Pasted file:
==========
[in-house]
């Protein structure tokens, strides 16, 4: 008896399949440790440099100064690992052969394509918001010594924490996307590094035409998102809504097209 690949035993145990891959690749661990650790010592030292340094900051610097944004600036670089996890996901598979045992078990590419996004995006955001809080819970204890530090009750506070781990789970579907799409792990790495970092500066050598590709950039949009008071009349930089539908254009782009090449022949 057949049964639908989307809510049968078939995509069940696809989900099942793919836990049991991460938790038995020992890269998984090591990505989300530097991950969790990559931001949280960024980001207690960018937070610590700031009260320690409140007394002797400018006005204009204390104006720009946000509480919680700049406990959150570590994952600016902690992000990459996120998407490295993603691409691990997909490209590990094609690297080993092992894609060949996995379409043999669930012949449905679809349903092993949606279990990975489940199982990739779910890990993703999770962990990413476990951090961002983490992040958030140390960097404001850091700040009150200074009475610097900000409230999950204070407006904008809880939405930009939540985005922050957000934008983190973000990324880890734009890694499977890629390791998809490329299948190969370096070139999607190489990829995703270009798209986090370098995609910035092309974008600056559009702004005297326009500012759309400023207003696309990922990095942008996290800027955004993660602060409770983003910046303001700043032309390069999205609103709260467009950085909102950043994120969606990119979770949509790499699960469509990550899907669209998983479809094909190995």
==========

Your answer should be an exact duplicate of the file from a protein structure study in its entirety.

[in-house]
């Protein structure tokens, strides 16, 4: 008896399949440790440099100064690992052969394509918001010594924490996307590094035409998102809504097209 690949035993145990891959690749661990650790010592030292340094900051610097944004600036670089996890996901598979045992078990590419996004995006955001809080819970204890530090009750506070781990789970579907799409792990790495970092500066050598590709950039949009008071009349930089539908254009782009090449022949 057949049964639908989307809510049968078939995509069940696809989900099942793919836990049991991460938790038995020992890269998984090591990505989300530097991950969790990559931001949280960024980001207690960018937070610590700031009260320690409140007394002797400018006005204009204390104006720009946000509480919680700049406990959150570590994952600016902690992000990459996120998407490295993603691409691990997909490209590990094609690297080993092992894609060949996995379409043999669930012949449905679809349903092993949606279990990975489940199982990739779910890990993703999770962990990413476990951090961002983490992040958030140390960097404001850091700040009150200074009475610097900000409230999950204070407006904008809880939405930009939540985005922050957000934008983190973000990324880890734009890694499977890629390791998809490329299948190969370096070139999607190489990829995703270009798209986090370098995609910035092309974008600056559009702004005297326009500012759309400023207003696309990922990095942008996290800027955004993660602060409770983003910046303001700043032309390069999205609103709260467009950085909102950043994120969606990119979770949509790499699960469509990550899907669209998983479809094909190995």